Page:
Even as the Air Force has been drawing down its airmen, yet continues to provide some 6,000 airmen to fill Army taskings, around 40 percent of soldiers have never deployed to Southwest Asia. We almost missed this information in a little-covered Scripps Howard News Service column released Jan. 4. Scripps reports that the Army has just recently recognized that it had not deployed about 200,000 soldiers, and the Marine Corps found it had overlooked 66,000 marines. The Marine Corps has put those marines “at the front of the line” for deployment, according to Scripps. And the news service finds that the Army has identified 37,000 out of about 206,000 for upcoming deployments. Still, that leaves nearly 170, 000 that the Army has roped off, for a variety of reasons, including medical and legal problems and the fact that they are serving as recruiters or trainers. The continued use of airmen to fill Army jobs is costing the Air Force in training time—coming and going, since about 13 percent perform outside their career fields—and dollars, money it desperately needs for recapitalization. Where did those “forgotten” soldiers figure into the bleak picture the Army painted for Congress and the Administration that will result in an end-strength growth of some 65,000 soldiers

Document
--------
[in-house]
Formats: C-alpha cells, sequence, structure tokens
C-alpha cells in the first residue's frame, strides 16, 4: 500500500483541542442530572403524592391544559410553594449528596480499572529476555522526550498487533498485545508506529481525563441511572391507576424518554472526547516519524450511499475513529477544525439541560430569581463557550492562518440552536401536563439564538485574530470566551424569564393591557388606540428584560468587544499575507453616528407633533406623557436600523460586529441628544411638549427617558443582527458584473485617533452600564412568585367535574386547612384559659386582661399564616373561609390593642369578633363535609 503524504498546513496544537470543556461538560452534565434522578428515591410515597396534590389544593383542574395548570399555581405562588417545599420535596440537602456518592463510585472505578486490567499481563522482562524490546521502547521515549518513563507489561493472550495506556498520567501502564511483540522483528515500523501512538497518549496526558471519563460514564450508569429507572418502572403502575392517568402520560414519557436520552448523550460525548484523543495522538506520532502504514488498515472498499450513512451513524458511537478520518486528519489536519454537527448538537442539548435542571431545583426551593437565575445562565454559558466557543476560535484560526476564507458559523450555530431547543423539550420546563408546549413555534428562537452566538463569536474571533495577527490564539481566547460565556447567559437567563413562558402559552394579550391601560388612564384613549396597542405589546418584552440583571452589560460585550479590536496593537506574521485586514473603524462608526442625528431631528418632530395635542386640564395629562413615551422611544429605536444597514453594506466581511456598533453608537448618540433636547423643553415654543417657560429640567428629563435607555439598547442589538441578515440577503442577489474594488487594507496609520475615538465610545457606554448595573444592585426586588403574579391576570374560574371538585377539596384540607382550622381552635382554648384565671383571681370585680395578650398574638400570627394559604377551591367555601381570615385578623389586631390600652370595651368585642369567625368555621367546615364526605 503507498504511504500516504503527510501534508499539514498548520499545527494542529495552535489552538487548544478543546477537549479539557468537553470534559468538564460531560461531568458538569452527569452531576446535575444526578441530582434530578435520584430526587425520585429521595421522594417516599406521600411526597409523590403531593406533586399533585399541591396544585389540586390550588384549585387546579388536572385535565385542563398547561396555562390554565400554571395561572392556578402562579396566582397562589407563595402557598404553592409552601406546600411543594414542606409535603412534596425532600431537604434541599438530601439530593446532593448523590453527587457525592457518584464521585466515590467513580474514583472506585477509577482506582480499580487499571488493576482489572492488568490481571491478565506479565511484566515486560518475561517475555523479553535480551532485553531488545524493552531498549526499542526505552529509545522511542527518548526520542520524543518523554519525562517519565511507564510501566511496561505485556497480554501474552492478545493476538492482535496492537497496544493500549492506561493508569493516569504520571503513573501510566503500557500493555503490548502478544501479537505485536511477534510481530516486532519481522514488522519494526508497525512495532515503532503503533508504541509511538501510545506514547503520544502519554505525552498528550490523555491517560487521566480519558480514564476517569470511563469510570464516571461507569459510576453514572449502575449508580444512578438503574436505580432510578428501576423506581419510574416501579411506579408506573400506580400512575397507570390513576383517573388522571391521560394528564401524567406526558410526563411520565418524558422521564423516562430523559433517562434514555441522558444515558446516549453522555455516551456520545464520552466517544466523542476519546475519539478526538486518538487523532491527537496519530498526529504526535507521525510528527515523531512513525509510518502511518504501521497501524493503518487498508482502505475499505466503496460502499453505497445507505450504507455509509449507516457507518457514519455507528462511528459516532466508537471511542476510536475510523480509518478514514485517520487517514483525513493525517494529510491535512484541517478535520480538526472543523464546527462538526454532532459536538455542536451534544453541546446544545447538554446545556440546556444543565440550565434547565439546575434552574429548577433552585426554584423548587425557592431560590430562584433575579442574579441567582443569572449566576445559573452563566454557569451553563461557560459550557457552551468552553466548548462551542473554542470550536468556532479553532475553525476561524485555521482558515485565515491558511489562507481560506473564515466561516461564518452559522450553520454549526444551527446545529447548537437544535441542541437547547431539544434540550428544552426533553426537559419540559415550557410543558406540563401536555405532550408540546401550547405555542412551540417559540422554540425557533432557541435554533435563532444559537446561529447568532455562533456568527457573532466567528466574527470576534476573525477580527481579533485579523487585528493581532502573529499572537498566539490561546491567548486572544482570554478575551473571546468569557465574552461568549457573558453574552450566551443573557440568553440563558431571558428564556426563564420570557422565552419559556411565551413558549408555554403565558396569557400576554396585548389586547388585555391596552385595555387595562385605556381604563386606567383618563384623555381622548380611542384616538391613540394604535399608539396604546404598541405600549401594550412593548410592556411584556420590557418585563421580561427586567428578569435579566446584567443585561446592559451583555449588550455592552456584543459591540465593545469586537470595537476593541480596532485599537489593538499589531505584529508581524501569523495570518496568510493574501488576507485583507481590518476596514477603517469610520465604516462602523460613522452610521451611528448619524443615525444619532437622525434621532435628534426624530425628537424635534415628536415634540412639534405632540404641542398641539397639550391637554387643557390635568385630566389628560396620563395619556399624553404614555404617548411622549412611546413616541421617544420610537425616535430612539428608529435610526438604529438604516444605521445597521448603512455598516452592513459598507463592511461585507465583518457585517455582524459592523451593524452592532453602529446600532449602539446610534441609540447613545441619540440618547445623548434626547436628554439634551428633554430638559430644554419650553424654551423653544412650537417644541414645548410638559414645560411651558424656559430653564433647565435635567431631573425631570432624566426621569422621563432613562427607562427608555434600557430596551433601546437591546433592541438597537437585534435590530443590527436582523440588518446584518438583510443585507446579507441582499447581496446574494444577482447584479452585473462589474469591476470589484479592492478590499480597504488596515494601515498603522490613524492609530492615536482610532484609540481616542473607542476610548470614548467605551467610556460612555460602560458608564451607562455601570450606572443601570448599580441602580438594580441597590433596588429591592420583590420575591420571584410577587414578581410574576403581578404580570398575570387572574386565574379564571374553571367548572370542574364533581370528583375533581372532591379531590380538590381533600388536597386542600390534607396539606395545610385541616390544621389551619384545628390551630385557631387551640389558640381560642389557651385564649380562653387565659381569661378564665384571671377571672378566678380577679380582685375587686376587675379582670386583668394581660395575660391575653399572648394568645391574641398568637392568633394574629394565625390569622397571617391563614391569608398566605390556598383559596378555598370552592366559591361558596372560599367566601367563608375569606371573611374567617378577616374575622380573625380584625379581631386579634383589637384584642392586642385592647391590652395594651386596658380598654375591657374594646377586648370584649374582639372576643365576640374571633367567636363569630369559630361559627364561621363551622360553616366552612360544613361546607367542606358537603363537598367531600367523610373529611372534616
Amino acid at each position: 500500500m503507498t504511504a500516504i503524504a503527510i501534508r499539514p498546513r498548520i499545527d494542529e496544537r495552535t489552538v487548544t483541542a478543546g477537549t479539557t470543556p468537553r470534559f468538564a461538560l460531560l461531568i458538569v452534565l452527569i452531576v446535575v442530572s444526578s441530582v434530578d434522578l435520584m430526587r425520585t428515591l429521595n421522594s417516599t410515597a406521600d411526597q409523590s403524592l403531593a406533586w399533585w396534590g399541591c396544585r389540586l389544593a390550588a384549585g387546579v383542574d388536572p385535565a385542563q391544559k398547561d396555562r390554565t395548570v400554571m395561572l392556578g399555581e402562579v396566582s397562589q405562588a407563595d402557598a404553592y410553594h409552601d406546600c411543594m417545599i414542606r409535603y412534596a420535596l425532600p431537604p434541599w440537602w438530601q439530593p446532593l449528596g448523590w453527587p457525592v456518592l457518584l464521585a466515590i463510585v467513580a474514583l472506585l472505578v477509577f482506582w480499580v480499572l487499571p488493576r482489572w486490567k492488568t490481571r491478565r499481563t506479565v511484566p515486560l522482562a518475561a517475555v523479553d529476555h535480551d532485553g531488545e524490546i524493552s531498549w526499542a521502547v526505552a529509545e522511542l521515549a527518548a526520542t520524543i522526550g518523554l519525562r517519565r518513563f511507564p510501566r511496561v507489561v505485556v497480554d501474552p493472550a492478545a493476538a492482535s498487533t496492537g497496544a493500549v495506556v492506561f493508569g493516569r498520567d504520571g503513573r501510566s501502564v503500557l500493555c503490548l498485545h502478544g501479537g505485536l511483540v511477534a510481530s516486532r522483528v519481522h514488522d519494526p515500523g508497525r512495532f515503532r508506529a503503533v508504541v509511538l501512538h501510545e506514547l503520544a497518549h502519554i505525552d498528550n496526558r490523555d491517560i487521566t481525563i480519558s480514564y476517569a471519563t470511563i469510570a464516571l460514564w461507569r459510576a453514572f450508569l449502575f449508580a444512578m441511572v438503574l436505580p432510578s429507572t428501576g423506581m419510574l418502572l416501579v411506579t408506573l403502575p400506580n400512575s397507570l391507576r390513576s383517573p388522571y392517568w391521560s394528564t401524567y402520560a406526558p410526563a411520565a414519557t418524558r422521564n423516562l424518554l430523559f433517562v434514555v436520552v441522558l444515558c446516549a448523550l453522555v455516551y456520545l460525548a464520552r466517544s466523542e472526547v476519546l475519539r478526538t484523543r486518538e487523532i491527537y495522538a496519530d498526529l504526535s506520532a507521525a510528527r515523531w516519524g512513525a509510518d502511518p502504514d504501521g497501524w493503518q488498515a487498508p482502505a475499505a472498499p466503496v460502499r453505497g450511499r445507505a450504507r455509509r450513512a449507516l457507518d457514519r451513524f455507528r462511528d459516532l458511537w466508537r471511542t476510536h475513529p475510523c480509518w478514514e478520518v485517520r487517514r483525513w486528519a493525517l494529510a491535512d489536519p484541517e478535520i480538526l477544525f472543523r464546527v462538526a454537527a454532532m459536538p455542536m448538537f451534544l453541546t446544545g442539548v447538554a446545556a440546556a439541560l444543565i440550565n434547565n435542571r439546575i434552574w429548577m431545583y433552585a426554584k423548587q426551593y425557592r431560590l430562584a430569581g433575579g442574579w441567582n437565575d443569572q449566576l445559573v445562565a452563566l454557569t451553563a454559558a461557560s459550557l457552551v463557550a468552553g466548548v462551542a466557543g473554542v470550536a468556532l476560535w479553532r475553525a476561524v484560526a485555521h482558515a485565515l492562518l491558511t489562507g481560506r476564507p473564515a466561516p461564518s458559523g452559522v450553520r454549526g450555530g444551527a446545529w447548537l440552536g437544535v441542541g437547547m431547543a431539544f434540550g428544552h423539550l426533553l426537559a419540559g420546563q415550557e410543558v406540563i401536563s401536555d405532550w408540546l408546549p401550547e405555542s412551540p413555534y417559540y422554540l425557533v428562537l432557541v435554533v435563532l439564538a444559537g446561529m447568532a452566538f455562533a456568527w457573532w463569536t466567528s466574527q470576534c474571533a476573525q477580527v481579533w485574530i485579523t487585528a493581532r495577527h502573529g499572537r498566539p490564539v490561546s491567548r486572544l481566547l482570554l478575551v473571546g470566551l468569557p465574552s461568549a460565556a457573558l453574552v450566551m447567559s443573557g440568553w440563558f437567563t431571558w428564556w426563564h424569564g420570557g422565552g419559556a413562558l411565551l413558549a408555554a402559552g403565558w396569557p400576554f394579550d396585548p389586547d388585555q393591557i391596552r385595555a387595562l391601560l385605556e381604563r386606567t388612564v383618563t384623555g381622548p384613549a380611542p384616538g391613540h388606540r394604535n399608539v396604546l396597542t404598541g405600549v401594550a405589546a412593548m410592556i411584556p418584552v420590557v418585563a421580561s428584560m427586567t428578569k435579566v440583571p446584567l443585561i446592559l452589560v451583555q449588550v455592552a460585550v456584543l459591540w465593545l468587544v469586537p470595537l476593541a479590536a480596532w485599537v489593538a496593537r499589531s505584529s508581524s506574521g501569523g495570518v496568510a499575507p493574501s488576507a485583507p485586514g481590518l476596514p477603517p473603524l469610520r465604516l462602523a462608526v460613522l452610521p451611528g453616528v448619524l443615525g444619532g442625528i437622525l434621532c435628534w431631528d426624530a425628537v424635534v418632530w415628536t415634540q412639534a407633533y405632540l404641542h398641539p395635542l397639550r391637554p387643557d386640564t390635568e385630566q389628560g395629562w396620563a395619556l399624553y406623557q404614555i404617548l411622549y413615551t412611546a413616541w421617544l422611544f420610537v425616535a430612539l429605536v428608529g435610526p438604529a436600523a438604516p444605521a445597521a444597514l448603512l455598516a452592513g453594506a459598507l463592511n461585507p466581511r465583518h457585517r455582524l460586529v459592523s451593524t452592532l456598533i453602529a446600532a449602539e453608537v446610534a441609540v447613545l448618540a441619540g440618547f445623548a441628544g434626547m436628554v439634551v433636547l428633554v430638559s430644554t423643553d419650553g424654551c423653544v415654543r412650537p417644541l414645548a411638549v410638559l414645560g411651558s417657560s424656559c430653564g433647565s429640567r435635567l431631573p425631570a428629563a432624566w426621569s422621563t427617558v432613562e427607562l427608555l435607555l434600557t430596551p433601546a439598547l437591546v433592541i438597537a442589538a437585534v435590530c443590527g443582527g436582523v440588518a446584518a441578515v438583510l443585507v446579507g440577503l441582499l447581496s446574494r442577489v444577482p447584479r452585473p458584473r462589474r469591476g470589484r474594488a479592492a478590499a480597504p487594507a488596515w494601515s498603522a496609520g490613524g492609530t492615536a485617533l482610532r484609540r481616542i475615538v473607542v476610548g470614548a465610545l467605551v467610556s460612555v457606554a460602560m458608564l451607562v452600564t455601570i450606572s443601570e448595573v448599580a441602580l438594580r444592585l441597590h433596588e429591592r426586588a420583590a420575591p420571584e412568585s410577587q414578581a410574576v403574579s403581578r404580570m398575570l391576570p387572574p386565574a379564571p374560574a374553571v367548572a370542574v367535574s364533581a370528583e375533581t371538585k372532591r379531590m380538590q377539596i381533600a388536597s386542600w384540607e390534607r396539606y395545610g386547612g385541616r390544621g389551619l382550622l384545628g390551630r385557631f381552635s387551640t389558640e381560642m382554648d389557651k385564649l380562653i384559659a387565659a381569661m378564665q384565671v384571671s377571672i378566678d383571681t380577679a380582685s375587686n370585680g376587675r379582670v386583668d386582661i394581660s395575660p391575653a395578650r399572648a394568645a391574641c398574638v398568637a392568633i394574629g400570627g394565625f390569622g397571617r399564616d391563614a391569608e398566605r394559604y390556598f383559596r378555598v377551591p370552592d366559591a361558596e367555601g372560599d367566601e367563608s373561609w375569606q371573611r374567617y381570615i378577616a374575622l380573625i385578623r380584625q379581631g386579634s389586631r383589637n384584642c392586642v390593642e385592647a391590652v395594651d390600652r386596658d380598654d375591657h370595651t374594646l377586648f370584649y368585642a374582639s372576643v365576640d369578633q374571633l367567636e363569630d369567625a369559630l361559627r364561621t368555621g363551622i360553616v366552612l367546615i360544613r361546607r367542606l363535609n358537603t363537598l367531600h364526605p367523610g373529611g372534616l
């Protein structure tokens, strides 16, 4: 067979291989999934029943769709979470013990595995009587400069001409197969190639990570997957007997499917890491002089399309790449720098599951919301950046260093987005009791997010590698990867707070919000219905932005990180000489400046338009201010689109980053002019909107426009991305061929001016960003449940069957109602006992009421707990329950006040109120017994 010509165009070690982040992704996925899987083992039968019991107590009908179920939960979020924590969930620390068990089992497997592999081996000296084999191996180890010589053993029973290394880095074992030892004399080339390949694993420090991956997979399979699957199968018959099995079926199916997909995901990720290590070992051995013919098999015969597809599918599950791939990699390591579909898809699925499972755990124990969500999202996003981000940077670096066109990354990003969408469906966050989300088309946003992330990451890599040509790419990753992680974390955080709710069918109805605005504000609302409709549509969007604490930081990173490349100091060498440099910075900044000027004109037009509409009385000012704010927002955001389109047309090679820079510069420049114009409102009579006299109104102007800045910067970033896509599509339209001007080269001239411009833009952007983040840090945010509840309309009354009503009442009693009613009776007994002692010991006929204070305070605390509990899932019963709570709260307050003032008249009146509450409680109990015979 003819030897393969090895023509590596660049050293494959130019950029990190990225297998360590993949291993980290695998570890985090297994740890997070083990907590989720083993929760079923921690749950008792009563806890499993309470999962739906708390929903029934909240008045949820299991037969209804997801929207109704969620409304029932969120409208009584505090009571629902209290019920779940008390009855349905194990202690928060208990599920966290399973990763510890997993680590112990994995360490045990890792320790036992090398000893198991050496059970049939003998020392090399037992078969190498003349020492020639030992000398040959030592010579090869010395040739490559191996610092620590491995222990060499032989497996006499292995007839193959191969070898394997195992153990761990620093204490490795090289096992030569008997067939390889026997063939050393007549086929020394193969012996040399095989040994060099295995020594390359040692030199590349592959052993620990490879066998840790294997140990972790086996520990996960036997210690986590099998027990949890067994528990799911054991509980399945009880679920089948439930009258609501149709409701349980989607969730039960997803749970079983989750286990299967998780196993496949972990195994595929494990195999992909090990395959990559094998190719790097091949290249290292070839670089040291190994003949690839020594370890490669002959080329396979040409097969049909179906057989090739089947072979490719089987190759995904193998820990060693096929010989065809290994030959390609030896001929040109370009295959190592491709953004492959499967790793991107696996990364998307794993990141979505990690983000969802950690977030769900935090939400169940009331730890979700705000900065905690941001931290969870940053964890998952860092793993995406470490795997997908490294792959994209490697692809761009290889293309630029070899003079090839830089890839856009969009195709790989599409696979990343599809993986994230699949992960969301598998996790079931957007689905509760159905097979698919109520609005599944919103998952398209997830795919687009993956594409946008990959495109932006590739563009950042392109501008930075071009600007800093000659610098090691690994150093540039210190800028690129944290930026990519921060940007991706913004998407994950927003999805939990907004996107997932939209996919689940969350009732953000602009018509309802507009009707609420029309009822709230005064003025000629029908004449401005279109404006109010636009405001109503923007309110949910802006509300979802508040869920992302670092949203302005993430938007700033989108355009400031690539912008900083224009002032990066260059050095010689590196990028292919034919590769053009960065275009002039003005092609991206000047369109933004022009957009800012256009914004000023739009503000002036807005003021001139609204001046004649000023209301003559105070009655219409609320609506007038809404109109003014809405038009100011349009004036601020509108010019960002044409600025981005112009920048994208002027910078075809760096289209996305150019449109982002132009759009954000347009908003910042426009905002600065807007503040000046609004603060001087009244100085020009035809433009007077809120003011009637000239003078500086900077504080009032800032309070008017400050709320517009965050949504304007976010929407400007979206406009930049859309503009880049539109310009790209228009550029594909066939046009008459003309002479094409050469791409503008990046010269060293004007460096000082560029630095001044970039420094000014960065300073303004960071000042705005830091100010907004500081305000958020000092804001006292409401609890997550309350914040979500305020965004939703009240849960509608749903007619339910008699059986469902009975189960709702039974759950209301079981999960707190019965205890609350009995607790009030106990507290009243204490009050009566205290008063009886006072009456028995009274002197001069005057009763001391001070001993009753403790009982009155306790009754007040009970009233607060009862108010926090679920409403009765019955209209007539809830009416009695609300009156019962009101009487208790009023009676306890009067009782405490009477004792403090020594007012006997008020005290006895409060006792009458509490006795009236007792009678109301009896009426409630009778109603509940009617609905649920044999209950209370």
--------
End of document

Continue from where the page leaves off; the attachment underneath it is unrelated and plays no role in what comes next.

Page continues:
The U.S. supports “a stronger and more capable” European defense, Defense Secretary Lloyd J. Austin III said during an Oct. 22 press conference in Brussels—but that defense should not duplicate the functions and capabilities of the NATO alliance.